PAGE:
You have learned a good lesson on responding to an event that is likely to happen quite rarely. It's a lesson worth learning and one that will instill in you the confidence needed if another such circumstance should occur. I hope that the next time a man who is a stranger to you offers to assist you, your first response won't be to automatically assume he's a predator, but to engage all your senses, including the common one, and employ caution as well as confidence as you determine whether or not to accept his offer.
Resilience seems to have lost its value. You claimed yours.
Okay, but don't think you can get away with saying you know a joke that's too offensive for your audience because that just makes me want to hear it more
I agree with Josh, you handled it with an appropriate reaction, and you were appropriately angry. I can imagine my wife behaving exactly the same way. Although I would have wanted to find the guy...
Those gas station pumps are always a kind of a pain - even when they're not sucking down quarters. I've bought probably a half dozen air compressors of varying quality and I keep one in my car and another in my wife's car. The one I landed on: https://www.lowes.com/pd/DEWALT-110-Volt-Lithium-Ion-Li-Ion-Air-Inflator-Power-Source-Battery-Car-Electric/1000632717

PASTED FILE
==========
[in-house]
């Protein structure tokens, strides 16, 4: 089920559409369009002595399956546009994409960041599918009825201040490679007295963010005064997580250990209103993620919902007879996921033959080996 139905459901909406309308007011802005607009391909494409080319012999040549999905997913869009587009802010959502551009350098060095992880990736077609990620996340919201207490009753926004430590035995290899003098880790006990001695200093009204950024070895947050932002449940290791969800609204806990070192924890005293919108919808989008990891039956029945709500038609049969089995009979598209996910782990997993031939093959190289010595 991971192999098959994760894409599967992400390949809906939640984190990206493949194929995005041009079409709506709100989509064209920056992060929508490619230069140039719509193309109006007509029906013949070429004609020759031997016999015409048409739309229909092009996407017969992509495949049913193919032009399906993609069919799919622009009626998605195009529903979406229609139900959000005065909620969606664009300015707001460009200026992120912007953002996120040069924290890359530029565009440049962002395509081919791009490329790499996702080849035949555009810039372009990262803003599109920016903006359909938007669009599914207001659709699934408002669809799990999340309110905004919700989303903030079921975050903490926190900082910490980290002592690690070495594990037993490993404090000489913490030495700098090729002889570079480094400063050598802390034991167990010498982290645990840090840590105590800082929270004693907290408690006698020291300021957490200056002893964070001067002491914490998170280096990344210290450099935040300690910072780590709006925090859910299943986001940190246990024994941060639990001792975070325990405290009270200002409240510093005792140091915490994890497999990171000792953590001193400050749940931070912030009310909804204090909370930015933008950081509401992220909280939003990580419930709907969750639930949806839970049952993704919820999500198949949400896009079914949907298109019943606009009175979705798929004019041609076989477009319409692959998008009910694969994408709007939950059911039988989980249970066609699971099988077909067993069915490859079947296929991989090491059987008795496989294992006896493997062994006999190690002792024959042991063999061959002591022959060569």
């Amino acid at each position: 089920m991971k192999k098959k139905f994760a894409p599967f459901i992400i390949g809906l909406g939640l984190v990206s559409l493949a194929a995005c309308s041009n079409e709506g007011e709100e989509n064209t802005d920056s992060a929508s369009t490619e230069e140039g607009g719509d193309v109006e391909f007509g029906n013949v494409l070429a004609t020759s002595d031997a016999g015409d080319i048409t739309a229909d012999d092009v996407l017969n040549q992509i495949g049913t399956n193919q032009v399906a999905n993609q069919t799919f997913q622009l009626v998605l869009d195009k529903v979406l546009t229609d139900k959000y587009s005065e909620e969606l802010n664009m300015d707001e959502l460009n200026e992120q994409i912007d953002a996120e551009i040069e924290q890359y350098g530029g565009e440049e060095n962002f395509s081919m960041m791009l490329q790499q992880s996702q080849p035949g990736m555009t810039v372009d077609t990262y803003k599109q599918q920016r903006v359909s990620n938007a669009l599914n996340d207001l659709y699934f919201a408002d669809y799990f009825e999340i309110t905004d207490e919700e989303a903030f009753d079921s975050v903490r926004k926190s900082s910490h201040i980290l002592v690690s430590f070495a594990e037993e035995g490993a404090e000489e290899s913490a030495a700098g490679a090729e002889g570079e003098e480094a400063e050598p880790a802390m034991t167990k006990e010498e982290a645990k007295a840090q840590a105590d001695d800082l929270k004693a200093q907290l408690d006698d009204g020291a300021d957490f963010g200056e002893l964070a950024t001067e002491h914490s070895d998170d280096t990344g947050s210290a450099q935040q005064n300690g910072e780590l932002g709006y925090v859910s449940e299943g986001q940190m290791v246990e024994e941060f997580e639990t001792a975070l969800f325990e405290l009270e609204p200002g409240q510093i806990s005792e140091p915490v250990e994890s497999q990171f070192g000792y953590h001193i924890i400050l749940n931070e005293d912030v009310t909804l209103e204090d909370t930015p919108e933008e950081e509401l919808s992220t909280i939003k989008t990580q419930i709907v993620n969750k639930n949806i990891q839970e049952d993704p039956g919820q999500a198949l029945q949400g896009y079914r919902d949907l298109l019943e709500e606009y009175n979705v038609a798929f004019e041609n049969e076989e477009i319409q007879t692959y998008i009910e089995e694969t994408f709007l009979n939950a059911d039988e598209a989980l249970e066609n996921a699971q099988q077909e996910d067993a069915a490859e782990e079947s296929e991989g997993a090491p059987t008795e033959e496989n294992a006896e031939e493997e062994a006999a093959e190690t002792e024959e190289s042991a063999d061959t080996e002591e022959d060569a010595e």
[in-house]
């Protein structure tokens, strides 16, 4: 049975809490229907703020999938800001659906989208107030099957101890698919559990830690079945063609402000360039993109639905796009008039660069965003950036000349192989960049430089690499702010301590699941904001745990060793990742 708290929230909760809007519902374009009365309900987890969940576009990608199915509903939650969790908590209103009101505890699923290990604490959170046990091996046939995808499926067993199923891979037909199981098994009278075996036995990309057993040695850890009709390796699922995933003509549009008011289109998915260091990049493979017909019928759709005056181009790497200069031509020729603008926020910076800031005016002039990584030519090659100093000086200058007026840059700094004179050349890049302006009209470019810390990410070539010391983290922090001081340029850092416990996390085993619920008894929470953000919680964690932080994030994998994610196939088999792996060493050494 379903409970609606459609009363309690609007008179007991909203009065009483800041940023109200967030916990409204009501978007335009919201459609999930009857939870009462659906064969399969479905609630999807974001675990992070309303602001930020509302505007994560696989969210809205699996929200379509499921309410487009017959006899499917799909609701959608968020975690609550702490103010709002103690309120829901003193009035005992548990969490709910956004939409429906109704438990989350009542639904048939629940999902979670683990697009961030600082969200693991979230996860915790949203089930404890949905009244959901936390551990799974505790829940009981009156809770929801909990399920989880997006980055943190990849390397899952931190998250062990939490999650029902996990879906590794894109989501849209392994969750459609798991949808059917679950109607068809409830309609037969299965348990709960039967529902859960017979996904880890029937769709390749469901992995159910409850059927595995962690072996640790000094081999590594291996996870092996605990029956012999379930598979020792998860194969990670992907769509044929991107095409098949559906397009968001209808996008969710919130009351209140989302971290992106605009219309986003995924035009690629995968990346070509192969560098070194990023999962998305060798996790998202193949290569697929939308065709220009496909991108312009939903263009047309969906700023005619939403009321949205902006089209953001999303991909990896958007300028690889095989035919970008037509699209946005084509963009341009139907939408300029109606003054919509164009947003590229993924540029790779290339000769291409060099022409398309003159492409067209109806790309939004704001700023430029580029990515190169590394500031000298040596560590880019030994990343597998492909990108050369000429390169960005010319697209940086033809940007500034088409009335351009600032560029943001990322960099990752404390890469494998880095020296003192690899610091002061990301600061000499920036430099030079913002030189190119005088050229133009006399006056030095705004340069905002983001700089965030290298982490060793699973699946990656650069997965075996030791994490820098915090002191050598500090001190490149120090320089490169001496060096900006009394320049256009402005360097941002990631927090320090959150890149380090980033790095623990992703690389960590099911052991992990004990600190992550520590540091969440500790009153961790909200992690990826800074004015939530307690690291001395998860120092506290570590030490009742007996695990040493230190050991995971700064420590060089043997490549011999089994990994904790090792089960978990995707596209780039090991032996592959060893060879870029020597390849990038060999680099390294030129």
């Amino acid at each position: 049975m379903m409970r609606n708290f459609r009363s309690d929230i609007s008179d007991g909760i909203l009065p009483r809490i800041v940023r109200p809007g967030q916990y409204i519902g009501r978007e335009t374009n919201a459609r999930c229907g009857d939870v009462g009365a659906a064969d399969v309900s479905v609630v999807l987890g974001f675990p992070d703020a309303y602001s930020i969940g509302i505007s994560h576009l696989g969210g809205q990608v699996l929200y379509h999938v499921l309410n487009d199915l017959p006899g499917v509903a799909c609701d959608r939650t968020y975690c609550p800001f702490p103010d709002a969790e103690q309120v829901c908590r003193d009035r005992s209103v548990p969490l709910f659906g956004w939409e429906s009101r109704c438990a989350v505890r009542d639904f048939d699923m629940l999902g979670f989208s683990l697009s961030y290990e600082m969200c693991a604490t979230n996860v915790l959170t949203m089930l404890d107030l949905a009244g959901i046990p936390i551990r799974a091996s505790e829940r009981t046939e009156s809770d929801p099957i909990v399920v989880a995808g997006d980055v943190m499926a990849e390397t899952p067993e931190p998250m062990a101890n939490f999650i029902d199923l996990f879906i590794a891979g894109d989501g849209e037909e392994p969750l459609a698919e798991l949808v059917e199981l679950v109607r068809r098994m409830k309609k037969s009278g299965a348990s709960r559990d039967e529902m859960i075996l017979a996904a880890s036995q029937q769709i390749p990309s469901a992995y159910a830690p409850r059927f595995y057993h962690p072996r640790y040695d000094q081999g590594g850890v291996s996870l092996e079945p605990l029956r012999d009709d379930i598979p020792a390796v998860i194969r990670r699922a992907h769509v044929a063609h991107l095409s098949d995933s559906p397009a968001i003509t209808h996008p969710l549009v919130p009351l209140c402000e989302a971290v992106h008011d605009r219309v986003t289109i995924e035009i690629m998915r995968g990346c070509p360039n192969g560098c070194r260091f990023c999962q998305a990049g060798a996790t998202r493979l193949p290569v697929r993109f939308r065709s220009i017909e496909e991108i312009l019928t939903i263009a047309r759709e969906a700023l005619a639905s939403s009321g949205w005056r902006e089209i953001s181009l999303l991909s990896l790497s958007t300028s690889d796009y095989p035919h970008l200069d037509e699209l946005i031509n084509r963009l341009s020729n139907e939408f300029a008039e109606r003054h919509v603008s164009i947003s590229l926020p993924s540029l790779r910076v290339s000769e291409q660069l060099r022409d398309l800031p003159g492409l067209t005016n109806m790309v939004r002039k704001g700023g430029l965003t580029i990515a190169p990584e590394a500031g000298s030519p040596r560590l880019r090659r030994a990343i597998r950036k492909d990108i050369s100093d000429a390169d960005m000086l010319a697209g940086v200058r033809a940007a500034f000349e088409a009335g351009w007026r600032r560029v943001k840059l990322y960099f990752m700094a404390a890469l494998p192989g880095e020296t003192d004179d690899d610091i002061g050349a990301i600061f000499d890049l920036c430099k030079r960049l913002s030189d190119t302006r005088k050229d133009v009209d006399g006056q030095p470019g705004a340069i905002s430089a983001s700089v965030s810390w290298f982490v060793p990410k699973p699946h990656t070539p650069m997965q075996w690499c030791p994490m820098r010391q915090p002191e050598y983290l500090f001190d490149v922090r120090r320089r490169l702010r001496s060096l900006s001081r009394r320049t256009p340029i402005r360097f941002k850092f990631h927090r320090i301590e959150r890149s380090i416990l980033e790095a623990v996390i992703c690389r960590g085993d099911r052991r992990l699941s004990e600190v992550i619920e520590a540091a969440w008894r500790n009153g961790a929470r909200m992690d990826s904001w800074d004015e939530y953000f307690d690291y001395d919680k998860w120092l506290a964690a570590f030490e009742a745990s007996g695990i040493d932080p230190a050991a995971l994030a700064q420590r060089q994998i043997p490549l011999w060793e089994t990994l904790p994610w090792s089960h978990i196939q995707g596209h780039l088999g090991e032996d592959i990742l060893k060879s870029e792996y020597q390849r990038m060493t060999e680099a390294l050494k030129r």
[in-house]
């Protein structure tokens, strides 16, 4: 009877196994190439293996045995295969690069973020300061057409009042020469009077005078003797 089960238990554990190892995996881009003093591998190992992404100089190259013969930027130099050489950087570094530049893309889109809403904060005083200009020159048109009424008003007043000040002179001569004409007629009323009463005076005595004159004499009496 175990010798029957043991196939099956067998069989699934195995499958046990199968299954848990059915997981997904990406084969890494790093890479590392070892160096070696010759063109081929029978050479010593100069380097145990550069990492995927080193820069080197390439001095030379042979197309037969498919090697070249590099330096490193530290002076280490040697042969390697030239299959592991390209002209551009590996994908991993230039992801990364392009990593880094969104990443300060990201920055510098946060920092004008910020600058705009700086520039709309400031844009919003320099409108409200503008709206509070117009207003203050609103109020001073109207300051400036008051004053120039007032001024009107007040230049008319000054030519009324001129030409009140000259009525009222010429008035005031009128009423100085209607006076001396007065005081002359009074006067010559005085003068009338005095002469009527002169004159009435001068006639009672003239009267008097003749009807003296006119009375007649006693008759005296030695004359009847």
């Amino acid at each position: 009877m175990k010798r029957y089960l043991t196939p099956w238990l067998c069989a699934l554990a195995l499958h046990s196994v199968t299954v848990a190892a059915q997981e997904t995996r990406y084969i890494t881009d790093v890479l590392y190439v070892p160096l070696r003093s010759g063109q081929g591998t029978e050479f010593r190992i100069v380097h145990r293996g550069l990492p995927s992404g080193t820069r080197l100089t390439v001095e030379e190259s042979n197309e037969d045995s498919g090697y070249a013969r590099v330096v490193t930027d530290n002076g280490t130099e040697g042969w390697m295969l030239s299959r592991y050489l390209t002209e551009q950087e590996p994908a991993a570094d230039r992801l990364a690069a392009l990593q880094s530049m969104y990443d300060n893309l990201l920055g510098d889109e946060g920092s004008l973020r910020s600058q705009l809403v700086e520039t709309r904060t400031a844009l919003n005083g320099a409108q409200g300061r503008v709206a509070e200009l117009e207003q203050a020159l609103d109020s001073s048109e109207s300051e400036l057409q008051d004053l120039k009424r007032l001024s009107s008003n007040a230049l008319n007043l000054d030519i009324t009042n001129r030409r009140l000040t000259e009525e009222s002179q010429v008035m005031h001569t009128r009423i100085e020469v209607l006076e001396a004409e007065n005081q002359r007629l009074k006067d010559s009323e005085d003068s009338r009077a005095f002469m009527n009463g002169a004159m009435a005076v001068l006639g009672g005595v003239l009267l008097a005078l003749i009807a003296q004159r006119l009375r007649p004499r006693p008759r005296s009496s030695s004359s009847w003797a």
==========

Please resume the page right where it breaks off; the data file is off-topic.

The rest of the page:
It can either plug into your cigarette lighter, or you can run it off of a battery that also works in Dewalt cordless drills.
It has a PSI pre-set that lets you set the pressure you need, and it will automatically shut off when it's at that pressure. It's also very fast. It's a little pricey, but I think it's worth it to be able to pump up your tires anytime you need.
amazing levels of self awareness. thank you
Wonderful! Might I suggest Brazilian jiujitsu? It's a martial art that teaches smaller people how to neutralize threats from bigger people. Doesn't work all the time, but it's a phenomenal workout, great community, and you can learn useful skills to keep in your back pocket.
I know you are getting high marks from everyone here, and I know you are mostly talking about emotional processing. But at the risk of drawing your ire, I have to say that if I were your father and you came home and related this story to me, I would have told you that you were damn foolish to tell a potential rapist that you were not armed. I would also have told you that you were right to trust your instincts that he did not appear to be a genuine threat, but that does not mean you do not maintain heightened situational awareness, especially at any time someone you do not know is angling to get within arm's reach. This could have ended very, very, badly.